Capital Commentary is the weekly current-affairs publication of CPJ, written to encourage the pursuit of public justice.

Enlarging Our Understanding of Institutional Religious Freedom

Stephanie Summers


By Stephanie Summers

November 17, 2014


Recently, I participated in a small meeting with a delegation of evangelical leaders visiting the United States. These leaders represented many of the traditionally marginalized Christian denominations in their nation, which has in recent years undergone substantial changes in the posture of its political leaders towards religious freedom. One facet of this change has been an increase in visa restrictions, such that many foreign nationals who have served alongside nationals in ministry for years will no longer be eligible to return. With significant implications for international ministries and organizations, this change will effectively sideline many of the groups in the country providing the most aid to the poor and marginalized, regardless of the faith commitments, or lack thereof, of the people being served.

Yet when asked directly about this change in their religious freedom landscape, the leaders stated their government’s commitment to religious freedom, telling two stories to support this claim. The first story was brief: “We have great religious freedom. You see, our president doesn’t force us to hire homosexuals.” The second story focused on a council of religious leaders convened by their president that included evangelicals and a Jew for the first time.

This story illustrates two significant errors in our global and domestic conversations about religious freedom that we must take seriously: one of reduction and the other of indifference. 

The first error is that, regrettably, the US conversation about institutional religious freedom has been reduced to a dichotomy between LGBT rights and the rights of faith-based organizations because many of today's religious freedom disputes involve LGBT equality claims against faith-based organizations. However, religious freedom can't be reduced to this dichotomy. There are faith-based organizations supportive of LGBT protections, if designed also to protect religious freedom, and LGBT advocates who don't intend to undermine faith-based organizations. Even in the midst of these conflicts, religious freedom advocates should be sure to address this error by making plain that institutional religious freedom has far more dimensions to it than employment.

Here we must show the extent to which protecting religious freedom ensures the freedoms of minority faith groups and even groups that form associations and say of themselves that they possess no religious beliefs, but are animated by their shared values and principles. We must also make clear that many institutional religious freedom advocates may be quite supportive of protecting LGBT persons from workplace discrimination on the basis of sexual orientation or gender identity, provided that there are also protections in place for religious organizations to employ those who share the belief and conduct commitments of the religious organization.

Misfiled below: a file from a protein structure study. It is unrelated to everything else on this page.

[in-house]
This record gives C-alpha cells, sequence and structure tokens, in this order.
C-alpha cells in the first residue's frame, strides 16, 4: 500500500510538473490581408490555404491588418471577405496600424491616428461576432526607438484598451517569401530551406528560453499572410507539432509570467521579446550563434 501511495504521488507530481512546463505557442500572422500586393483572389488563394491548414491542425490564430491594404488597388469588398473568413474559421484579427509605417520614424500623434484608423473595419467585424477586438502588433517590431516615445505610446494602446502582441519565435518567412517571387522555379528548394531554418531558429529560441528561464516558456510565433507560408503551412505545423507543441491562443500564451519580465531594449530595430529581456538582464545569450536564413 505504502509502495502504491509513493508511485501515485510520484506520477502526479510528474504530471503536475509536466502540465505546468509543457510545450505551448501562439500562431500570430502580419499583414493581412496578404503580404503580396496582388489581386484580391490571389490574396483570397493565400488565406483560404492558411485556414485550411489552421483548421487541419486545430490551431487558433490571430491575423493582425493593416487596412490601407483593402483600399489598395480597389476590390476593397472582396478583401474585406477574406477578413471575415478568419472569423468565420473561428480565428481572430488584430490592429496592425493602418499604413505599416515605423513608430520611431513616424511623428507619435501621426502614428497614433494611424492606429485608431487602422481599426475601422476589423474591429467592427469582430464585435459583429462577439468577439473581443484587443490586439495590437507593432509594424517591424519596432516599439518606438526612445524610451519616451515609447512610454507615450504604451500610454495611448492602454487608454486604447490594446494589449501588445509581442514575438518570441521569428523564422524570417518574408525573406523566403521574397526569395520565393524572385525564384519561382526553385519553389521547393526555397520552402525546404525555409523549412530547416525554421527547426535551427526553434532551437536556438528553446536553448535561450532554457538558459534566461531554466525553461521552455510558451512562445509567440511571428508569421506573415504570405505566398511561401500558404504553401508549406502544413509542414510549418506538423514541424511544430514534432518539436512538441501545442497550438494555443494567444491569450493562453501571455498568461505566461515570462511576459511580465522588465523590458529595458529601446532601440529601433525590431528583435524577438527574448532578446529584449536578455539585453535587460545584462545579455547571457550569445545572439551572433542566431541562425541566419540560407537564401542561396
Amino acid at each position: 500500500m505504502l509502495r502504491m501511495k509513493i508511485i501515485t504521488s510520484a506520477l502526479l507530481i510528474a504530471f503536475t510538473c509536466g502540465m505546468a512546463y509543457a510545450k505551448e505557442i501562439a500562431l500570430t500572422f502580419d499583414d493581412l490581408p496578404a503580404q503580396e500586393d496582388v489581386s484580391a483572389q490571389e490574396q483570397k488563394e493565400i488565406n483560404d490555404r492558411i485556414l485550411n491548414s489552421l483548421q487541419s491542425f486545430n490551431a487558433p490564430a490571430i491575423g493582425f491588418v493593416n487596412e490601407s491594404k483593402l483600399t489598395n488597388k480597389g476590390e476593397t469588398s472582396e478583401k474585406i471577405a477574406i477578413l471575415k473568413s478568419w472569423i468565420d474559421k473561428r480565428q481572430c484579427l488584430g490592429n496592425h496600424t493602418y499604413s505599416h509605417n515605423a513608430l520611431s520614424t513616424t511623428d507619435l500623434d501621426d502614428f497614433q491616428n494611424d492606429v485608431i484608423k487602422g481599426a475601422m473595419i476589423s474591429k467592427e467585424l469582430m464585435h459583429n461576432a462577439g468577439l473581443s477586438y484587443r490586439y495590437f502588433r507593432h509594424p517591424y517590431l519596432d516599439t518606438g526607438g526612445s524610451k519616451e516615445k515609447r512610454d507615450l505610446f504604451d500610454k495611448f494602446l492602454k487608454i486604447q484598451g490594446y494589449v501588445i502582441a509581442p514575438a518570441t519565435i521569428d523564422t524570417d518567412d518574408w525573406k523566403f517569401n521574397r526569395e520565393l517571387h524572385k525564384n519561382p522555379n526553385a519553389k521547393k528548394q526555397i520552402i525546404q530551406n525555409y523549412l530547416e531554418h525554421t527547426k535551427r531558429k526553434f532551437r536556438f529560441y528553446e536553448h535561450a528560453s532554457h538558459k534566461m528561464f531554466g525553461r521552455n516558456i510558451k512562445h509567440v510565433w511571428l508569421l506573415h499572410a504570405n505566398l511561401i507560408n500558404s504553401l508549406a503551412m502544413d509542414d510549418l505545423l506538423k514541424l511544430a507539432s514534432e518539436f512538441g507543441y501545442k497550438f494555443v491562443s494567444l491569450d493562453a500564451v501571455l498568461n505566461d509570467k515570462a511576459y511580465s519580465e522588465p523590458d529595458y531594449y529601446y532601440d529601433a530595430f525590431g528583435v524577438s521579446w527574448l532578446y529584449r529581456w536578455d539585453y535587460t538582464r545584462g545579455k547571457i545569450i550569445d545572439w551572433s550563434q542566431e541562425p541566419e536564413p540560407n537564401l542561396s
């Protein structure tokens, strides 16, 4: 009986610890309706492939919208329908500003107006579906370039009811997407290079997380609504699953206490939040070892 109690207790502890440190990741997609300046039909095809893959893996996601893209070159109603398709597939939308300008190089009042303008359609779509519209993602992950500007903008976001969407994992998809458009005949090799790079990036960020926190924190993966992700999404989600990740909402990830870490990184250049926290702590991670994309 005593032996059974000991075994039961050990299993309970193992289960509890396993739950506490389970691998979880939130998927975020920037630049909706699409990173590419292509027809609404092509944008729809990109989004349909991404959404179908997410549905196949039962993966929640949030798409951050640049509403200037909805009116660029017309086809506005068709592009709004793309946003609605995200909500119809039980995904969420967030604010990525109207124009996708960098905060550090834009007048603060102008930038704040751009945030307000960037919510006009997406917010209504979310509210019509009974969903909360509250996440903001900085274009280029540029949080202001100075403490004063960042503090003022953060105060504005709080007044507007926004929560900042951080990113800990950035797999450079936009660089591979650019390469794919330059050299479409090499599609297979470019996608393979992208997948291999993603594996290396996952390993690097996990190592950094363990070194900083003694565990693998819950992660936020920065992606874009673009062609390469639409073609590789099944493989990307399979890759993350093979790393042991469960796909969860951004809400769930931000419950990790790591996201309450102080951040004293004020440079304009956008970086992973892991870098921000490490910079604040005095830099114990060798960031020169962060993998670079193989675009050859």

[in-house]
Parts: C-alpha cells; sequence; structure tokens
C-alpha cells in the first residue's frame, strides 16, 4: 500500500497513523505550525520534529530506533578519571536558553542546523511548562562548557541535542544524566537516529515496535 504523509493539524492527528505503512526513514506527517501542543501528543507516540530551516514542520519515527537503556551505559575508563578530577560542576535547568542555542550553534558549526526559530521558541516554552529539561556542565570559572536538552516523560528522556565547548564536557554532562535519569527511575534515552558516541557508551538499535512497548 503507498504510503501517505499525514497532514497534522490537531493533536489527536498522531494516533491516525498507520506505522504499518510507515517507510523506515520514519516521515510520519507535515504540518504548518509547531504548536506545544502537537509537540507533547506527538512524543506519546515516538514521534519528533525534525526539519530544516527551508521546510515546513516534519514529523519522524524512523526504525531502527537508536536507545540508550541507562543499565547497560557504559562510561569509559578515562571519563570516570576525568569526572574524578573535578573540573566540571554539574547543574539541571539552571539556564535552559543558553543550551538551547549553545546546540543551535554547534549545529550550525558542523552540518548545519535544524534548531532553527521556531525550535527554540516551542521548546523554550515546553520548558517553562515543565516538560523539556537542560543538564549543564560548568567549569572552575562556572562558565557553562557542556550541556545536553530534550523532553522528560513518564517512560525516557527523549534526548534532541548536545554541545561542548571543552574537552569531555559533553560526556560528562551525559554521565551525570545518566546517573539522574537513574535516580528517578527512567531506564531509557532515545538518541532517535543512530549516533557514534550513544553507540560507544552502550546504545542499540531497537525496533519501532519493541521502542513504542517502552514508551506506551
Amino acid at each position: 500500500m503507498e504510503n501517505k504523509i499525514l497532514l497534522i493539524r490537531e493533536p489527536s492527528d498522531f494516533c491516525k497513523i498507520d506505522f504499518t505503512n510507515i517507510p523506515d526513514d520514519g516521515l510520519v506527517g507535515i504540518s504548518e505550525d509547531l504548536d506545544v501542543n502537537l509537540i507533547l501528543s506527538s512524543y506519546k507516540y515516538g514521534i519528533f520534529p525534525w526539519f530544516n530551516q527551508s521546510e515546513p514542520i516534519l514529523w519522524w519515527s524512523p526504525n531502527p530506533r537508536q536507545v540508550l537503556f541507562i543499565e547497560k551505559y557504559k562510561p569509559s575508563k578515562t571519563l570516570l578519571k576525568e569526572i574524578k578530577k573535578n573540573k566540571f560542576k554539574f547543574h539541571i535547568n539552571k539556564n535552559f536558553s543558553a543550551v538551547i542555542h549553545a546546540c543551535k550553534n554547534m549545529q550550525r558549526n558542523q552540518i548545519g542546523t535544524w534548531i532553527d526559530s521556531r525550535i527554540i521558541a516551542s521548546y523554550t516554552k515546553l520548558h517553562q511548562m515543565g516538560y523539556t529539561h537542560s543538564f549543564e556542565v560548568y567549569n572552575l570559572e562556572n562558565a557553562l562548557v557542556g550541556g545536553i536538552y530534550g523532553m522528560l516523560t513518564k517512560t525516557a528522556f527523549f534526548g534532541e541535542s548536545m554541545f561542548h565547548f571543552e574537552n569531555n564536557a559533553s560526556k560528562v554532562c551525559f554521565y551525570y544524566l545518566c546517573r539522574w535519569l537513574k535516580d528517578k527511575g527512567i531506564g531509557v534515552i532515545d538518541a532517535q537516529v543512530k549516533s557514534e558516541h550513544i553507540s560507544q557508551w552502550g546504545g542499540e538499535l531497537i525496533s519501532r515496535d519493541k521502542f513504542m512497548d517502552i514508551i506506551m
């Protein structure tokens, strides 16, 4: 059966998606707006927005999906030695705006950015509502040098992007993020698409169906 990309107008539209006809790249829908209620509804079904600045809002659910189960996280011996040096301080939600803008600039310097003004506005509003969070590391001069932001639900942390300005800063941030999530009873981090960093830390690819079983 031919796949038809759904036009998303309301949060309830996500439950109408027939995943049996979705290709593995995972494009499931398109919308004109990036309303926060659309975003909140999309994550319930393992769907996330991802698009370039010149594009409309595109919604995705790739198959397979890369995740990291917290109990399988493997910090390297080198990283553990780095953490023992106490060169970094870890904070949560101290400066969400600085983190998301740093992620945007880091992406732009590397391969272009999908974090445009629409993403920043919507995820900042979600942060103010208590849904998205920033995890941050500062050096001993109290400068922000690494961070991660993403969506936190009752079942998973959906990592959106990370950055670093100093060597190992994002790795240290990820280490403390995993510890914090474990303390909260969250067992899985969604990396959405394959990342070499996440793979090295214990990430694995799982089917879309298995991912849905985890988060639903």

This is where we encounter the second error regarding religious freedom. The leaders I met demonstrated indifference towards the religious freedom of others. They interpreted the experience of their own groups, now close to the structures of political power, as an indication of a strengthened national commitment to religious freedom. In their case, the increasing limitations of religious freedom for their brothers and sisters from other nations, as well as those of religious traditions within their own political community not considered to be majorities, is not relevant to their assessment of their national religious freedom climate. They failed to recognize and affirm that religious freedom is not about protecting one’s own group, but is about protecting this freedom for all individuals and institutions within a political community – even those with whom they have deep disagreement.

In the United States, this error of indifference is even more entrenched than the error of reduction. The disputed issue of religious criteria in employment illustrates the problem of the common indifference to the religious freedom rights of others. Often, protecting the religious freedom of one group is met with challenges from other groups for whom that particular freedom is deemed unnecessary. An example of religious freedom protections regarding employment can bring clarity here.

The Title VII protections included in the Civil Rights Act protects religious groups that do not support the leadership of women in executive roles from having to hire me. Many religious organizations, including my current and former employers, do not view themselves as needing such a protection spelled out in law. But to say that such a protection is not needed because they themselves do not need it would be indifferent to those religious organizations holding different theological convictions.  I humbly say that while I deeply disagree with theological convictions that bar me from leadership in many organizations, I will continue to promote religious freedom protections in law that will support these organizations to hold and act upon different convictions than mine.

Reducing all religious freedom questions to a false dichotomy and accepting religious freedom for one’s own group without attending to those of different convictions is to disregard the true diversity which exists among religious organizations.  Let our growing awareness of the twin errors of reduction and indifference help us articulate and bring more clarity to the present discussions of law and policy.


-Stephanie Summers is Chief Executive Officer at the Center for Public Justice.

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